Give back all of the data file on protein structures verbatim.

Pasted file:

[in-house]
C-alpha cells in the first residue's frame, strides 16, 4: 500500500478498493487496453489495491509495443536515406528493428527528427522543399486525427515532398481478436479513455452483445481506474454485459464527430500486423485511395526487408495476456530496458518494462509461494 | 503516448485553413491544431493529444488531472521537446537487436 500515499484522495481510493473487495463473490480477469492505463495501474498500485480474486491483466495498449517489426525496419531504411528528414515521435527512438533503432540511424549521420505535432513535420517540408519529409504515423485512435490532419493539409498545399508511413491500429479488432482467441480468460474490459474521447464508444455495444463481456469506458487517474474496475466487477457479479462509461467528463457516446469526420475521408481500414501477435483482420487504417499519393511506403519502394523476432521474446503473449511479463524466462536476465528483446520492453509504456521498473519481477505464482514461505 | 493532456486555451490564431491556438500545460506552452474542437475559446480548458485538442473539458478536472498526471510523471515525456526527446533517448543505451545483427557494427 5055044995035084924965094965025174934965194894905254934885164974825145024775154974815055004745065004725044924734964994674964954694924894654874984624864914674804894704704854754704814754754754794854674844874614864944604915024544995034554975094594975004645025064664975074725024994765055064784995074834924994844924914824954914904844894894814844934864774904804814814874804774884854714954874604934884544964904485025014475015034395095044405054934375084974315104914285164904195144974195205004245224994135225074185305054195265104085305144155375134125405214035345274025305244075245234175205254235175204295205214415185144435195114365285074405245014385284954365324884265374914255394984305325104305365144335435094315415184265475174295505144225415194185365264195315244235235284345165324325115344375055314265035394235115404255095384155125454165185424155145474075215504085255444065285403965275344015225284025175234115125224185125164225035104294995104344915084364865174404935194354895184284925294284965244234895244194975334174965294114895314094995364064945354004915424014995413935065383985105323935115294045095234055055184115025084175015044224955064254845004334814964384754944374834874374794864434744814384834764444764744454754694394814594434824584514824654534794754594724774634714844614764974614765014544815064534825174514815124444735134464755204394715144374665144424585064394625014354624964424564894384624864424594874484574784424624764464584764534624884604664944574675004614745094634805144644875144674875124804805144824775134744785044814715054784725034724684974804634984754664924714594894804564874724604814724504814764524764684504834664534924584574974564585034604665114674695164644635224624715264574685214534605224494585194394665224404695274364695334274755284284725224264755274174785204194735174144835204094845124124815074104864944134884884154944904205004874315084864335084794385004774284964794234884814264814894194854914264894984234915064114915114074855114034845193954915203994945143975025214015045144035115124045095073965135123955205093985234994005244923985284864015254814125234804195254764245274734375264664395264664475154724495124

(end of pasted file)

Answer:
[in-house]
C-alpha cells in the first residue's frame, strides 16, 4: 500500500478498493487496453489495491509495443536515406528493428527528427522543399486525427515532398481478436479513455452483445481506474454485459464527430500486423485511395526487408495476456530496458518494462509461494 | 503516448485553413491544431493529444488531472521537446537487436 500515499484522495481510493473487495463473490480477469492505463495501474498500485480474486491483466495498449517489426525496419531504411528528414515521435527512438533503432540511424549521420505535432513535420517540408519529409504515423485512435490532419493539409498545399508511413491500429479488432482467441480468460474490459474521447464508444455495444463481456469506458487517474474496475466487477457479479462509461467528463457516446469526420475521408481500414501477435483482420487504417499519393511506403519502394523476432521474446503473449511479463524466462536476465528483446520492453509504456521498473519481477505464482514461505 | 493532456486555451490564431491556438500545460506552452474542437475559446480548458485538442473539458478536472498526471510523471515525456526527446533517448543505451545483427557494427 5055044995035084924965094965025174934965194894905254934885164974825145024775154974815055004745065004725044924734964994674964954694924894654874984624864914674804894704704854754704814754754754794854674844874614864944604915024544995034554975094594975004645025064664975074725024994765055064784995074834924994844924914824954914904844894894814844934864774904804814814874804774884854714954874604934884544964904485025014475015034395095044405054934375084974315104914285164904195144974195205004245224994135225074185305054195265104085305144155375134125405214035345274025305244075245234175205254235175204295205214415185144435195114365285074405245014385284954365324884265374914255394984305325104305365144335435094315415184265475174295505144225415194185365264195315244235235284345165324325115344375055314265035394235115404255095384155125454165185424155145474075215504085255444065285403965275344015225284025175234115125224185125164225035104294995104344915084364865174404935194354895184284925294284965244234895244194975334174965294114895314094995364064945354004915424014995413935065383985105323935115294045095234055055184115025084175015044224955064254845004334814964384754944374834874374794864434744814384834764444764744454754694394814594434824584514824654534794754594724774634714844614764974614765014544815064534825174514815124444735134464755204394715144374665144424585064394625014354624964424564894384624864424594874484574784424624764464584764534624884604664944574675004614745094634805144644875144674875124804805144824775134744785044814715054784725034724684974804634984754664924714594894804564874724604814724504814764524764684504834664534924584574974564585034604665114674695164644635224624715264574685214534605224494585194394665224404695274364695334274755284284725224264755274174785204194735174144835204094845124124815074104864944134884884154944904205004874315084864335084794385004774284964794234884814264814894194854914264894984234915064114915114074855114034845193954915203994945143975025214015045144035115124045095073965135123955205093985234994005244923985284864015254814125234804195254764245274734375264664395264664475154724495124